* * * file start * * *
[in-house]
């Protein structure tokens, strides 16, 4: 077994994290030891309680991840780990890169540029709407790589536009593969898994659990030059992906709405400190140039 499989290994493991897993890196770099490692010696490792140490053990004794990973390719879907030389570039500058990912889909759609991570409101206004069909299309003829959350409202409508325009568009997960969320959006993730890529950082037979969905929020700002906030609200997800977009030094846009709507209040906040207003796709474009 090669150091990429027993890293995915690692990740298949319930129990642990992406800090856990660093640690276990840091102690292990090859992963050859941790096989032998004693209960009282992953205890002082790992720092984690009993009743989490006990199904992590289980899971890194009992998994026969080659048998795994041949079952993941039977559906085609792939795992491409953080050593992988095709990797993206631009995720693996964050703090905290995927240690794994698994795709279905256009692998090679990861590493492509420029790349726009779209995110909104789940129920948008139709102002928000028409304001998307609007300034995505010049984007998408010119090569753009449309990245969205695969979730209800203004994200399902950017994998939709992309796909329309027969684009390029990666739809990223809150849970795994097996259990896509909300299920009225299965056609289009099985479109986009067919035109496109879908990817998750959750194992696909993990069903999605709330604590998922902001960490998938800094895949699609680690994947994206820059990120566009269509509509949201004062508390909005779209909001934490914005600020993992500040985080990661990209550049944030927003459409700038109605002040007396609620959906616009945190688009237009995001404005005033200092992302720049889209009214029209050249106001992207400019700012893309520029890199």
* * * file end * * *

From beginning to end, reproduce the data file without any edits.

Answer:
[in-house]
């Protein structure tokens, strides 16, 4: 077994994290030891309680991840780990890169540029709407790589536009593969898994659990030059992906709405400190140039 499989290994493991897993890196770099490692010696490792140490053990004794990973390719879907030389570039500058990912889909759609991570409101206004069909299309003829959350409202409508325009568009997960969320959006993730890529950082037979969905929020700002906030609200997800977009030094846009709507209040906040207003796709474009 090669150091990429027993890293995915690692990740298949319930129990642990992406800090856990660093640690276990840091102690292990090859992963050859941790096989032998004693209960009282992953205890002082790992720092984690009993009743989490006990199904992590289980899971890194009992998994026969080659048998795994041949079952993941039977559906085609792939795992491409953080050593992988095709990797993206631009995720693996964050703090905290995927240690794994698994795709279905256009692998090679990861590493492509420029790349726009779209995110909104789940129920948008139709102002928000028409304001998307609007300034995505010049984007998408010119090569753009449309990245969205695969979730209800203004994200399902950017994998939709992309796909329309027969684009390029990666739809990223809150849970795994097996259990896509909300299920009225299965056609289009099985479109986009067919035109496109879908990817998750959750194992696909993990069903999605709330604590998922902001960490998938800094895949699609680690994947994206820059990120566009269509509509949201004062508390909005779209909001934490914005600020993992500040985080990661990209550049944030927003459409700038109605002040007396609620959906616009945190688009237009995001404005005033200092992302720049889209009214029209050249106001992207400019700012893309520029890199």